I’ve noticed a disturbing trend in the last 12 months or so. Storage facilities are popping up on what seems to be every available parcel of land.
But they aren't ugly sheds with shoddily painted garage doors anymore. These storage facilities – a place for the stuff you don’t want, need or use – are nicer looking places than your average casual dining restaurant. There’s glass, there’s metal and there’s secure access so you can safely and comfortably visit all the things you don’t want, need, or use, whenever you like.
There's the 47,000-square-foot climate controlled warehouse in Scottsdale, Arizona, that will store your luxury car(s) for $5,000 a year. And the local joint, which will store every broken household printer you’ve purchased over the last two decades for just a couple hundred bucks a year.
Both are evidence that Americans love keeping stuff. I know it seems like I’m casting stones here. While I don’t rent an offsite habitat for my things, I do live in a glass house full of objects that I don’t want, need or use.
I’ve been feeling this way for awhile, but haven’t mustered-up the motivation to do anything about it. Then, just like that, as I was perusing Twitter for news, memes and cat pics, I discovered that one of my favorite writers had somehow climbed inside my head and written a book for me – and as it turns out – millions of Americans struggling with stuff.
"The Minimalist Home: A Room-by-Room Guide to a Decluttered, Refocused Life" by Joshua Becker appeared like a lighthouse in a stormy sea. I’ve never been on a stormy sea, but I’m guessing people on boats who find direction in the midst of a storm feel like I felt when I began to read Becker’s latest book.
Let’s go ahead and acknowledge this is the quintessence of a First-World problem. I’ve got too much stuff, waah.
But there’s a cost to having too much stuff, and not just the rent you pay for your stuff at the new shiny Profuse Possessions Palace. By holding onto stuff you don’t want, need or use, you’re providing yourself agency to actively accumulate more stuff you don’t want, need or use. What’s three more shirts when you don’t care about the 86 you already own?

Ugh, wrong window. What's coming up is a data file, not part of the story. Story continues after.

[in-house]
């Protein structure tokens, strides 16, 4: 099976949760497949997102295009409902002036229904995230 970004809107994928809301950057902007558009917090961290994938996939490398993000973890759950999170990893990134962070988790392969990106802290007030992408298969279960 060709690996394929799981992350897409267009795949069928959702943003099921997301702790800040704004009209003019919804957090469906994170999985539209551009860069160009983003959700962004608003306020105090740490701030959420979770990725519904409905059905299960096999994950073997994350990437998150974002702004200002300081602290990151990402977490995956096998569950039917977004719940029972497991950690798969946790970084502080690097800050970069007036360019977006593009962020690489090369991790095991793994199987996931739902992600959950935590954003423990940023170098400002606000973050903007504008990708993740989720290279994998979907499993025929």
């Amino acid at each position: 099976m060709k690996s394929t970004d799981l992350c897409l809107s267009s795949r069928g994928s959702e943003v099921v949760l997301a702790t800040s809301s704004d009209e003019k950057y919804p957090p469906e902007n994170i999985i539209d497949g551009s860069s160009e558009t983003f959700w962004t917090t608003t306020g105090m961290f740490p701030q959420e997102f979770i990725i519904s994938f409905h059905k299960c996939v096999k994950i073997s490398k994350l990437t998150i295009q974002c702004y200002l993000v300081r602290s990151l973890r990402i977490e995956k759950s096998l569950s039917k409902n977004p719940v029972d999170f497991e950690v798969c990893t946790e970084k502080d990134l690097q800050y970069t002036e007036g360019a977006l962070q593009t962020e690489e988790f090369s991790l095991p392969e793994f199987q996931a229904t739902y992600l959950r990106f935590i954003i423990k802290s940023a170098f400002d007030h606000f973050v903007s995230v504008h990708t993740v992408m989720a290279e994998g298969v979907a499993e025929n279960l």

Minimalism is at the front of my mind, and I’m hoping soon it becomes my lead action. Alas, it’s the holiday season, which means several well-meaning family members and friends will extend holiday cheer in the form of things they want me to place into my home. Don’t they know I’m trying to get rid of stuff?!
In "The Minimalist Home," Becker arrives with solutions to this problem like some sort of decluttering mystic. When someone asks you for gift ideas, and you’re confident they won’t honor your sincere “please don’t buy me anything” request, ask for experiences or consumables.
That’s a pretty great solution because it slays a long held belief for amateur hoarders: Purchases should result in possessions.
I know what you’re thinking: “People should save their money and not buy all these things.” While I agree, that’s not the point. As Becker points out, minimalism is often confused with frugality. Minimalism is about freeing yourself from possessions you don’t want, need or use. You can still have a nice things. And you can have more nice things because you aren’t cluttering your life with cheap things you don’t care about. Instead of having 10 kitchen knives, you have one nice one. Instead of owning 17 pairs of shoes, you own three really nice pairs.
It’s hard not to think of a journey toward minimalism as a win-win. You get rid of junk, live a cleaner, more organized life and potentially end up with more money and nicer possessions. Sign. Me. Up.
I agree, this does seem easier said than done. Which is why I was thrilled that "The Minimalist Home" provides a room by room battle plan. Becker insists you start with your easiest room first, and then work your way to the space you most dread.
Sometimes people claim my column is a place where I gripe about spending and urge people to forgo pleasure. And sometimes they’re right. But the truth is I want people to consider the finite amount of time and money they have, and create a sustainable plan to get the most out of life. I want you to have the best things, when it makes sense. I don’t want you, or me, or anyone to have a home full of things they don’t want, need or use.
One last note: I realize storage units provide a safe place to store items for important times in people’s lives, such as military deployments and relationship transitions. If your use of these services aren’t tied to an important life event, I recommend you reconsider how important your items being stored really are.
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